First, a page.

Introduction to Computer-aided Architectural Design 3D
To mail questions or comments please click here
3D Space - Concepts of modeling
1. The Concept of Three-dimensional Space
The concept of three-dimensional space is very old and very simple. By
observation one can notice that the world around us is comprehensable by
simply watching at it. Although there is a material existence of objects
(molecules, atoms, etc.) nonetheless it is enough to use our eyes to locate
objects. We do not have to physically touch objects to locate them. The
eye is a piece of glass where rays from the real world are projected. Therefore
we can distinguish two systems: a three-dimensional world, and a
projection system. Historically, Euclid was able to specify the existence
of such a world, Descartes was able to specify a system of three-directions
to locate objects within such a wolrd, and others were able to develop techniques
to project that world on a canvas.
2. Projection Systems
With the development of computer technology it became interesting and
challenging to simulate the way humans see the world. The computer screen
would be the surface of the eye, the 3-D world would be defined as x,y,z
numbers in the computer's memory, and the projection calculations would
be done with the computer processor. Lets take an example: a cube has eight
points, and each point has three coordinates (x,y,z), therefore we need
8x3=24 numbers to describe the position of all points of the cube. Using
simple mathematics we can calculate the projections of each point on the
computer screen and then draw the projected cube on the screen. If we change
the coordinates (move, rotate, or scale the cube) we project the points
from their new position on the screen.
In the following figures you can see the projection of an object with parallel lines and converging lines. The first projection system is called orthographic or parallel and the second is called perspective.
3. Object Representation
Lets go back to simple geometry. An object can be composed of points
and connecting lines. A square is four points and four connections. A cube
is eight points and 12 connecting lines (we can also refer to the points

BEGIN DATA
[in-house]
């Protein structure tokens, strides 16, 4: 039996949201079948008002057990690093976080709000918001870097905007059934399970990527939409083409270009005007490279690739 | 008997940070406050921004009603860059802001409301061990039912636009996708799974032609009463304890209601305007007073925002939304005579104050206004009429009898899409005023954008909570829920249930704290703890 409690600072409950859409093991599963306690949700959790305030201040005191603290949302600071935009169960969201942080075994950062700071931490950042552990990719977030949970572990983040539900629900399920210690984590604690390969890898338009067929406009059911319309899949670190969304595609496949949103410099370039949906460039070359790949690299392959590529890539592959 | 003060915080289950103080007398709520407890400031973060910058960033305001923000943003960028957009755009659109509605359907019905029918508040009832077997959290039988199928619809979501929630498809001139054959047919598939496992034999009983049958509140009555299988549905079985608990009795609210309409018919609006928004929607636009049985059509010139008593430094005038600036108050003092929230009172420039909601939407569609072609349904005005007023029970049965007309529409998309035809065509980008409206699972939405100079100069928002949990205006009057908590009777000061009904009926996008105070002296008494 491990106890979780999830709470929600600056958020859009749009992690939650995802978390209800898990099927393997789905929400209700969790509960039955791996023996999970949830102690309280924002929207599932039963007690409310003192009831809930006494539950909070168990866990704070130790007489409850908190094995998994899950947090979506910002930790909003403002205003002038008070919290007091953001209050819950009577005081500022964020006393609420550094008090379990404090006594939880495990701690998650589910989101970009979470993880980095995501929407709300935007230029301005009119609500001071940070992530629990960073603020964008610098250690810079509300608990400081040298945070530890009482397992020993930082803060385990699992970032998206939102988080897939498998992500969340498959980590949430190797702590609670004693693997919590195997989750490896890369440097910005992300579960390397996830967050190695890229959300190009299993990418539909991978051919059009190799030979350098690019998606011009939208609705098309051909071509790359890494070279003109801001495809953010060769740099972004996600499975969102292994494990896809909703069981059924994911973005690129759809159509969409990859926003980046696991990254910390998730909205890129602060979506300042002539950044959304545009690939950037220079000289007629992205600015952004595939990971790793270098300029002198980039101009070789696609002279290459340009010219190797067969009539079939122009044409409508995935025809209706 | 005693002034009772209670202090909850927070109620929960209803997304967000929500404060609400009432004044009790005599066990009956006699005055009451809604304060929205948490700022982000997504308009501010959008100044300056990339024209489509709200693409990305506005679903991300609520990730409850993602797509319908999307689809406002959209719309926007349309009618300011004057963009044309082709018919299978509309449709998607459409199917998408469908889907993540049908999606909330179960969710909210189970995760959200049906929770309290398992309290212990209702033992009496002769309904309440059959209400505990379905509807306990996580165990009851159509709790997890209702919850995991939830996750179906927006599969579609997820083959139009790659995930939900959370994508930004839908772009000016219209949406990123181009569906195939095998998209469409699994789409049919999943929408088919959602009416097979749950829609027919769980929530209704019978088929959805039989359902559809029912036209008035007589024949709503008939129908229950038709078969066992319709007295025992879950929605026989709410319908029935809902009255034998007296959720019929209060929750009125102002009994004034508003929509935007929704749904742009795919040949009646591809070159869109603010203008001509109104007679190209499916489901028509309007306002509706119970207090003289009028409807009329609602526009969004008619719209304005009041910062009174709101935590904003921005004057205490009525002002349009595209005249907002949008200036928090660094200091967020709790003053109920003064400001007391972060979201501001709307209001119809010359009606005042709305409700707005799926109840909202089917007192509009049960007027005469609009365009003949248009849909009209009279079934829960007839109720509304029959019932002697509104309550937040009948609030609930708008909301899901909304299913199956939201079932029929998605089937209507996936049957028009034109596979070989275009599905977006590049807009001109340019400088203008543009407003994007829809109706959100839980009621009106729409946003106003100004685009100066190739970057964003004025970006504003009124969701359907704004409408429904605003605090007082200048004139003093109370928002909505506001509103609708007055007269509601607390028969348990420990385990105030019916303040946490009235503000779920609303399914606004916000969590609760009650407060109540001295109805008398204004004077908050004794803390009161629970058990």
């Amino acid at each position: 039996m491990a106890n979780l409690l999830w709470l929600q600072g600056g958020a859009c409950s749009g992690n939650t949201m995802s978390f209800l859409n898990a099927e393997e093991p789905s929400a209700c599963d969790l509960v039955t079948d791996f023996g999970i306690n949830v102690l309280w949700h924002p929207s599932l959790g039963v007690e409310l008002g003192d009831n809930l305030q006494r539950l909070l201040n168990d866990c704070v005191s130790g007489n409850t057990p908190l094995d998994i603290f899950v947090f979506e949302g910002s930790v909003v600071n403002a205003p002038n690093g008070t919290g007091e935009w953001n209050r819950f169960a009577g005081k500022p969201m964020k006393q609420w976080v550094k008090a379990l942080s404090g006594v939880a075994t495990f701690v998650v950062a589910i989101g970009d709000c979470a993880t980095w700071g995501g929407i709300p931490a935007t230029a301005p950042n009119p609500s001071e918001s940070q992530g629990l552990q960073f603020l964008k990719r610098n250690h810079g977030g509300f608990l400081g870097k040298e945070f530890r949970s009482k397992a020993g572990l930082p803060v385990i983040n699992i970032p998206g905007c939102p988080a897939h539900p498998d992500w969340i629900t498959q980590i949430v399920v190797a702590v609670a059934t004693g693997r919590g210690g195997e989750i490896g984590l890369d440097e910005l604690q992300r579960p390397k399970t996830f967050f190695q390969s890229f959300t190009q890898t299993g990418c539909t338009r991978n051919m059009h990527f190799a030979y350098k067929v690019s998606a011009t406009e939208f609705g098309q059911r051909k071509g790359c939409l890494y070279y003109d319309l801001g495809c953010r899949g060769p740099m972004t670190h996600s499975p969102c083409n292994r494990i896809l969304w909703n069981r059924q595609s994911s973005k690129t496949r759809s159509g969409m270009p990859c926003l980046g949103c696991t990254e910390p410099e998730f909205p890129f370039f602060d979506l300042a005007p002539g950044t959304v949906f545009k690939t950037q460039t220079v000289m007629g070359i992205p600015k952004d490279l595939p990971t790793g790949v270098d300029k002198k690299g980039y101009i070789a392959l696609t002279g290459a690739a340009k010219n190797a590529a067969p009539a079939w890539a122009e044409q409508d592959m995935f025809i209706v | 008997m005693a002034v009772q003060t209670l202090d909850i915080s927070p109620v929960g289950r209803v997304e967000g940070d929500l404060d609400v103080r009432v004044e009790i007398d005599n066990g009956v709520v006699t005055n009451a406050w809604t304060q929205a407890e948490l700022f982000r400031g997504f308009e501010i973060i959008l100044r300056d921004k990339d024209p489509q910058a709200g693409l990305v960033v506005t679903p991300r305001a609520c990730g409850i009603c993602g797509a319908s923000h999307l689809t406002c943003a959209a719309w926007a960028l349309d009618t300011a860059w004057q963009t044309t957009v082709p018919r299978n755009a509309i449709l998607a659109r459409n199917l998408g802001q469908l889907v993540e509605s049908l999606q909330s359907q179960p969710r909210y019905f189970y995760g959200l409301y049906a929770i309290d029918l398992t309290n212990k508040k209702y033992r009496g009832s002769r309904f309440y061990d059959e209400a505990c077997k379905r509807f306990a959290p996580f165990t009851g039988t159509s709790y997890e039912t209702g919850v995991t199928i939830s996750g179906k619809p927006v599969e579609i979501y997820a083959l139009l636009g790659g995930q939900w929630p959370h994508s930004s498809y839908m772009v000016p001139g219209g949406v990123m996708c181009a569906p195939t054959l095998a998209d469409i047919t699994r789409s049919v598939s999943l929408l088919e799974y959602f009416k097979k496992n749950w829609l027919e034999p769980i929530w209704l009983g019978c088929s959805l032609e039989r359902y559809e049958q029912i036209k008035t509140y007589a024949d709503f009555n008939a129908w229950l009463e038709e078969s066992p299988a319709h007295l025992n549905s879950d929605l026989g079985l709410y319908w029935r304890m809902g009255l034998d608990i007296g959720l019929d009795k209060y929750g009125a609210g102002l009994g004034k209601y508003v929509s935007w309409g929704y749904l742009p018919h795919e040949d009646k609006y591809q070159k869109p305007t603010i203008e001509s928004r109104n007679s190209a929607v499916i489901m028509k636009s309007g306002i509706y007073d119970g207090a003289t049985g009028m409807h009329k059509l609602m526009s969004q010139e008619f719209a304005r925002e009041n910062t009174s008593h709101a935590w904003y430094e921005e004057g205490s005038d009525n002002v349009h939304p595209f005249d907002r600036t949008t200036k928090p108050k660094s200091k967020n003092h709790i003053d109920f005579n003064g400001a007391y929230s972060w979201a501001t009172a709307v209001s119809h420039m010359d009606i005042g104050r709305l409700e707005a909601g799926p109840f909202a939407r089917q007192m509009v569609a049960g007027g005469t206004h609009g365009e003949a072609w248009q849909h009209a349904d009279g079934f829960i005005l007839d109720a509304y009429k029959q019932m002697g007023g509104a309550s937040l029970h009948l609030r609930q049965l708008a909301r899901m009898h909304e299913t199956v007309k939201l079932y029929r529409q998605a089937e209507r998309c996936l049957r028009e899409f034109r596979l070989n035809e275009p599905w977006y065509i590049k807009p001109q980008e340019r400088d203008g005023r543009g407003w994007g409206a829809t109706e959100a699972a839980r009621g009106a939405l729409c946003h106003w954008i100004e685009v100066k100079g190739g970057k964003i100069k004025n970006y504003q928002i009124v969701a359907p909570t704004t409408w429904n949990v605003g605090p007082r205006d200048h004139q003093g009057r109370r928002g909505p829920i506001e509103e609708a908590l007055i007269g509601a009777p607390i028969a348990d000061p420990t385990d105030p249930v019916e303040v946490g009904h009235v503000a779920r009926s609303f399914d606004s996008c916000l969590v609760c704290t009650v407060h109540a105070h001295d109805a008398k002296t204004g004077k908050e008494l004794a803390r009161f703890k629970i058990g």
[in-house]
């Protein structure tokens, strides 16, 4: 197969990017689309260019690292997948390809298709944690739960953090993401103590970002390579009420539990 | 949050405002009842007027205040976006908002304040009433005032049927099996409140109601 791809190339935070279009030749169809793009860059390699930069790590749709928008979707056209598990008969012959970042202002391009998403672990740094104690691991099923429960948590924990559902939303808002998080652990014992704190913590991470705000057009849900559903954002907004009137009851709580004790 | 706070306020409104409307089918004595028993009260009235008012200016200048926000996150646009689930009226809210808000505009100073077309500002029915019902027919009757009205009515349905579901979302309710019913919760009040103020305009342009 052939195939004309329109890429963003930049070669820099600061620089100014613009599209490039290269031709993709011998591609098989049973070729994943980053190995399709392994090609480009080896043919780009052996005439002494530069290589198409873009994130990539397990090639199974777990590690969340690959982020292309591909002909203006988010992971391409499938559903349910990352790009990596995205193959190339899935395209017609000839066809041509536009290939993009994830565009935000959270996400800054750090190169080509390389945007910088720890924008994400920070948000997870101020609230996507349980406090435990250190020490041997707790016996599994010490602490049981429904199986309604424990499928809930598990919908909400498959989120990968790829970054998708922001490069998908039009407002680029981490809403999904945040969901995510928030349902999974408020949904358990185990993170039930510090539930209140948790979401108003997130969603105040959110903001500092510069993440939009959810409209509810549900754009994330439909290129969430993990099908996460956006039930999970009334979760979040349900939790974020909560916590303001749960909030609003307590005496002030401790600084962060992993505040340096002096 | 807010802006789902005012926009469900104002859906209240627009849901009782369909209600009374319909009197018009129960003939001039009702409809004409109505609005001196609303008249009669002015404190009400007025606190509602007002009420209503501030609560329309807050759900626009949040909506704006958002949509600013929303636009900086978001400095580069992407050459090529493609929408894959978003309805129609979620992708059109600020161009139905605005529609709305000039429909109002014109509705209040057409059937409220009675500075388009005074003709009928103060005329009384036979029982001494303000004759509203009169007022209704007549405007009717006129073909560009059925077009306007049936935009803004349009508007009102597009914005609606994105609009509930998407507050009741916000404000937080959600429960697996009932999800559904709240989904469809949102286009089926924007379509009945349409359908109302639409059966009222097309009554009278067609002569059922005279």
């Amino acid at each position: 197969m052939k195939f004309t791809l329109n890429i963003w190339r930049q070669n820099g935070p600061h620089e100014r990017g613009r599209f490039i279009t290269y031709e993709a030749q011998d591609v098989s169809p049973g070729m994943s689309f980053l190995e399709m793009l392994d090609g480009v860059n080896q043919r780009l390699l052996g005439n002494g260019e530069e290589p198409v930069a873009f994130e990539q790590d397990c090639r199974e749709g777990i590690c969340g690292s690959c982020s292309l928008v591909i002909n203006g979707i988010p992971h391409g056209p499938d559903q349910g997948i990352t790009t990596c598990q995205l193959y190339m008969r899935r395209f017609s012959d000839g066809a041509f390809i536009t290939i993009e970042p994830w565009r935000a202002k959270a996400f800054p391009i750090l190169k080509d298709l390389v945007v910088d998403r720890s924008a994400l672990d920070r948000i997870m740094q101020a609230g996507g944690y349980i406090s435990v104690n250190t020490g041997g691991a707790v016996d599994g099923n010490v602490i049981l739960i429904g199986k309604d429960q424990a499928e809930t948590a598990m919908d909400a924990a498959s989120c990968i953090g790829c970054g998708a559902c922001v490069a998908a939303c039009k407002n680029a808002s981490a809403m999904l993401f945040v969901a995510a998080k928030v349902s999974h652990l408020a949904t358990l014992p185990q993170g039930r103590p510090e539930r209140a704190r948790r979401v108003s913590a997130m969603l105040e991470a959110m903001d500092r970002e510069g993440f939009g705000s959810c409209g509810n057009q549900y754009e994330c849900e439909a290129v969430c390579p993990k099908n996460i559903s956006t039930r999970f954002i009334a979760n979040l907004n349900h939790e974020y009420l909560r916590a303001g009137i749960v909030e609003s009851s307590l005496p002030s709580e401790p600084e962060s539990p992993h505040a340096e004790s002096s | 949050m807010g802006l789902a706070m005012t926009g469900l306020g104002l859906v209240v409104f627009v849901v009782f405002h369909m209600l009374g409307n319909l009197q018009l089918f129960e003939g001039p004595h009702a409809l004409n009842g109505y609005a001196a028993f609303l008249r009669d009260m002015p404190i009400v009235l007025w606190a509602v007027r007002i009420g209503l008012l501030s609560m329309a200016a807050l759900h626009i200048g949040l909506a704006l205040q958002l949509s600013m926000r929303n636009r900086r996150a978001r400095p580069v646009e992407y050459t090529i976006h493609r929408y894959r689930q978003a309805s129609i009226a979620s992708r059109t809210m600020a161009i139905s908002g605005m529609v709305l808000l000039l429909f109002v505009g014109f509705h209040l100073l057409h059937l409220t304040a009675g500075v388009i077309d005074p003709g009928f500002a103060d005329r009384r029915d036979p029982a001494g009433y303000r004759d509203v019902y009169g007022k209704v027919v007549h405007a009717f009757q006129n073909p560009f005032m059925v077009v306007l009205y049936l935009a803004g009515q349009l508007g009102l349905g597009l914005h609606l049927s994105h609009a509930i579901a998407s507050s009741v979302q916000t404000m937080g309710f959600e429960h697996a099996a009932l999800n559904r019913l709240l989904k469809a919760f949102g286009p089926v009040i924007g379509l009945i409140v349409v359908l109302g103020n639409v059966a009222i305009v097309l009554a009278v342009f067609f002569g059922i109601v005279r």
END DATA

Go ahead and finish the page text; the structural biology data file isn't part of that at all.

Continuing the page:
as the geometry of the object and the connecting lines as the topology
of the object). In the following example there are 10 points and 7 connecting
line lists each for every face. This is essentially how an object is represented
internally as lists of numbers in the computer's memory. In addition to
this information one can add attributes such as color, material, etc.
Three-dimensional objects can be created in many different ways:
4. Transformation Operations
As mentioned earlier, three-dimensional objects are stored in the computer's memory as numbers representing points and connections. Then these points are projected to the surface of the screen. Any change in the geometry (that is, the location of the points) is called a transformation. In the figure below each point of the object was multiplied by a series of sines and cosines resulting in creating the impressionof rotation.
We distinguish many transformations, but the most important are:
Translation is another word for moving and object to a new position. It also sometimes called offsetting. Basically, it is the change of location of the object in space. By adding a constant number (i.e. 5 units) to the x coordinate of all points the object is moved in the x direction (by 5 units).
A rotation specifies a pivoting, or angular displacement about an axis. Objects are rotated by specifying an angle of rotation and a pivot point. Then trigonometric functions are used to determine the new position.
Scale (or sizing) either reduces or enlarges an object. Objects are scaled by specifying a percentage of scaling, the direction, and a pivot point. Then simple multiplication of each coordinate determines the new position.
5. Set Operations
Set operations are logical combinations of objects. They behave as if the objects have mass. Imagine two object that are composed of molecules. The AND operator defines a new object that combines all the molecules of object A AND object B. To be more specific:
For two objects A and B the union operator defines a new object that combines all the molecules of object A AND object B.
For two objects A and B the intersection operator defines a new object that combines all the molecules that are common to object A and B.